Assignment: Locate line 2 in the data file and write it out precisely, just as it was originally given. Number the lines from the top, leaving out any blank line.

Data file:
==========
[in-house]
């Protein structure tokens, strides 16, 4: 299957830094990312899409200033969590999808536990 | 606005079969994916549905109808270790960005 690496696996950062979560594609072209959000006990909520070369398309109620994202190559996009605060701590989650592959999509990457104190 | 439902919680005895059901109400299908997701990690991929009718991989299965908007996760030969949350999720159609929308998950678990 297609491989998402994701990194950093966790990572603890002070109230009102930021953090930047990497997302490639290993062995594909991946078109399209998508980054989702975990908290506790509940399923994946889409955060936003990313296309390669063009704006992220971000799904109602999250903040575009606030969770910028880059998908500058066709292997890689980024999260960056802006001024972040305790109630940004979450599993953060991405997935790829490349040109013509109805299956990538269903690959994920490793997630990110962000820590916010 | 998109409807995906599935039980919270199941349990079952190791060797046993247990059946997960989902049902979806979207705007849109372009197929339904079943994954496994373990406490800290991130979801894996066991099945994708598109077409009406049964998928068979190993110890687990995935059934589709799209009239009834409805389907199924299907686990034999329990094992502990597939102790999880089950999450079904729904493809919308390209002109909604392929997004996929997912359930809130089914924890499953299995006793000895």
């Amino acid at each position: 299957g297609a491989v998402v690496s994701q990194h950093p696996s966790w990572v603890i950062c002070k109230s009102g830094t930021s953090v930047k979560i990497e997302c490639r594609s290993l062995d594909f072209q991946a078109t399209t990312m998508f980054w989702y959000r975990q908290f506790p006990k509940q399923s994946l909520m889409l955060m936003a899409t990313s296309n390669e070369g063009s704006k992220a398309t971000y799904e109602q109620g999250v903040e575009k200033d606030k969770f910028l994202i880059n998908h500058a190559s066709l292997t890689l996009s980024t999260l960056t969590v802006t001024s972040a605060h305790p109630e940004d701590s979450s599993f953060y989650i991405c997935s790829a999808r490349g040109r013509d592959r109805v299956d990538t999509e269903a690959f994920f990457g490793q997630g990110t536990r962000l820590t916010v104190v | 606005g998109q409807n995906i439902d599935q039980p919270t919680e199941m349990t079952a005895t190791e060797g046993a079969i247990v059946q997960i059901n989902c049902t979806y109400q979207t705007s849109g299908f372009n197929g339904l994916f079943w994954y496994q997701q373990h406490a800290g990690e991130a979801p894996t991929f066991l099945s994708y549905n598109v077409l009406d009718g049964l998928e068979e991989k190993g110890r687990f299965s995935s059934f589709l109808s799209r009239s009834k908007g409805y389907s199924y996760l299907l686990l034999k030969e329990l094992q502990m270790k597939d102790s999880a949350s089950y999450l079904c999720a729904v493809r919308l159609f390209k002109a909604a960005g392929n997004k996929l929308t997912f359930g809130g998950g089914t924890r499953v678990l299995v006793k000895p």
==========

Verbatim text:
């Protein structure tokens, strides 16, 4: 299957830094990312899409200033969590999808536990 | 606005079969994916549905109808270790960005 690496696996950062979560594609072209959000006990909520070369398309109620994202190559996009605060701590989650592959999509990457104190 | 439902919680005895059901109400299908997701990690991929009718991989299965908007996760030969949350999720159609929308998950678990 297609491989998402994701990194950093966790990572603890002070109230009102930021953090930047990497997302490639290993062995594909991946078109399209998508980054989702975990908290506790509940399923994946889409955060936003990313296309390669063009704006992220971000799904109602999250903040575009606030969770910028880059998908500058066709292997890689980024999260960056802006001024972040305790109630940004979450599993953060991405997935790829490349040109013509109805299956990538269903690959994920490793997630990110962000820590916010 | 998109409807995906599935039980919270199941349990079952190791060797046993247990059946997960989902049902979806979207705007849109372009197929339904079943994954496994373990406490800290991130979801894996066991099945994708598109077409009406049964998928068979190993110890687990995935059934589709799209009239009834409805389907199924299907686990034999329990094992502990597939102790999880089950999450079904729904493809919308390209002109909604392929997004996929997912359930809130089914924890499953299995006793000895």